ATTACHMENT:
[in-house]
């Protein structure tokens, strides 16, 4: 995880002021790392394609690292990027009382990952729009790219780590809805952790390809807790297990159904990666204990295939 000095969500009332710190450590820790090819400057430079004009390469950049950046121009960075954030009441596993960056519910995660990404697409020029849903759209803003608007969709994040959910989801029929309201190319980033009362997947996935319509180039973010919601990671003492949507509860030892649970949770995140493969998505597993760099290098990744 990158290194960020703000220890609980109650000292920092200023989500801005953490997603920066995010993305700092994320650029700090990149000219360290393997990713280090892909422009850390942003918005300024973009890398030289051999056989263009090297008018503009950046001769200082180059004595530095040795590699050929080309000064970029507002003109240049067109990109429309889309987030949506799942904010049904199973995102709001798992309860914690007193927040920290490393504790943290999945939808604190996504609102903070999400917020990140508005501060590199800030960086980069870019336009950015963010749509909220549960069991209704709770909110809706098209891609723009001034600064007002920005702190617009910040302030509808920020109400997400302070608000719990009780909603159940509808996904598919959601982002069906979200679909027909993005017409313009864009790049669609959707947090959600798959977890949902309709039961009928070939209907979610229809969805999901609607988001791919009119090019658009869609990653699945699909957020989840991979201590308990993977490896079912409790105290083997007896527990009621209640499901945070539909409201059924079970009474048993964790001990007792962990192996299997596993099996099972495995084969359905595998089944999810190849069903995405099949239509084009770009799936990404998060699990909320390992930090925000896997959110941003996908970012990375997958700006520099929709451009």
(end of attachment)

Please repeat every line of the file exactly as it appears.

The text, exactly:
[in-house]
């Protein structure tokens, strides 16, 4: 995880002021790392394609690292990027009382990952729009790219780590809805952790390809807790297990159904990666204990295939 000095969500009332710190450590820790090819400057430079004009390469950049950046121009960075954030009441596993960056519910995660990404697409020029849903759209803003608007969709994040959910989801029929309201190319980033009362997947996935319509180039973010919601990671003492949507509860030892649970949770995140493969998505597993760099290098990744 990158290194960020703000220890609980109650000292920092200023989500801005953490997603920066995010993305700092994320650029700090990149000219360290393997990713280090892909422009850390942003918005300024973009890398030289051999056989263009090297008018503009950046001769200082180059004595530095040795590699050929080309000064970029507002003109240049067109990109429309889309987030949506799942904010049904199973995102709001798992309860914690007193927040920290490393504790943290999945939808604190996504609102903070999400917020990140508005501060590199800030960086980069870019336009950015963010749509909220549960069991209704709770909110809706098209891609723009001034600064007002920005702190617009910040302030509808920020109400997400302070608000719990009780909603159940509808996904598919959601982002069906979200679909027909993005017409313009864009790049669609959707947090959600798959977890949902309709039961009928070939209907979610229809969805999901609607988001791919009119090019658009869609990653699945699909957020989840991979201590308990993977490896079912409790105290083997007896527990009621209640499901945070539909409201059924079970009474048993964790001990007792962990192996299997596993099996099972495995084969359905595998089944999810190849069903995405099949239509084009770009799936990404998060699990909320390992930090925000896997959110941003996908970012990375997958700006520099929709451009």